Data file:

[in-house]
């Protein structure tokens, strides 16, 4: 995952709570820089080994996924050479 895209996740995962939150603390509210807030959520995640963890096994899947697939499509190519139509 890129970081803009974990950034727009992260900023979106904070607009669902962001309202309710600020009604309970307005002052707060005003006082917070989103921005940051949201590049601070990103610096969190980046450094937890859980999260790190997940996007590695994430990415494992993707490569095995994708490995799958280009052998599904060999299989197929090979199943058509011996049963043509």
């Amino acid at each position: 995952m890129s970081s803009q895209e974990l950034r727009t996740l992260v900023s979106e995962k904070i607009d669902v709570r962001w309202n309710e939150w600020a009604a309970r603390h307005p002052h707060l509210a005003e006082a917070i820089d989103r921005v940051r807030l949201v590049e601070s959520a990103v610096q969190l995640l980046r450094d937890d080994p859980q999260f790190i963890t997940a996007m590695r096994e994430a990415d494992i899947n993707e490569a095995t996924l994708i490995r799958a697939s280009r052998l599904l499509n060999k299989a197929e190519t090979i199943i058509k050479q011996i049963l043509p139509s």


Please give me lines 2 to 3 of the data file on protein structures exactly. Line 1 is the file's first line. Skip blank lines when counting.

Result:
């Protein structure tokens, strides 16, 4: 995952709570820089080994996924050479 895209996740995962939150603390509210807030959520995640963890096994899947697939499509190519139509 890129970081803009974990950034727009992260900023979106904070607009669902962001309202309710600020009604309970307005002052707060005003006082917070989103921005940051949201590049601070990103610096969190980046450094937890859980999260790190997940996007590695994430990415494992993707490569095995994708490995799958280009052998599904060999299989197929090979199943058509011996049963043509």
């Amino acid at each position: 995952m890129s970081s803009q895209e974990l950034r727009t996740l992260v900023s979106e995962k904070i607009d669902v709570r962001w309202n309710e939150w600020a009604a309970r603390h307005p002052h707060l509210a005003e006082a917070i820089d989103r921005v940051r807030l949201v590049e601070s959520a990103v610096q969190l995640l980046r450094d937890d080994p859980q999260f790190i963890t997940a996007m590695r096994e994430a990415d494992i899947n993707e490569a095995t996924l994708i490995r799958a697939s280009r052998l599904l499509n060999k299989a197929e190519t090979i199943i058509k050479q011996i049963l043509p139509s």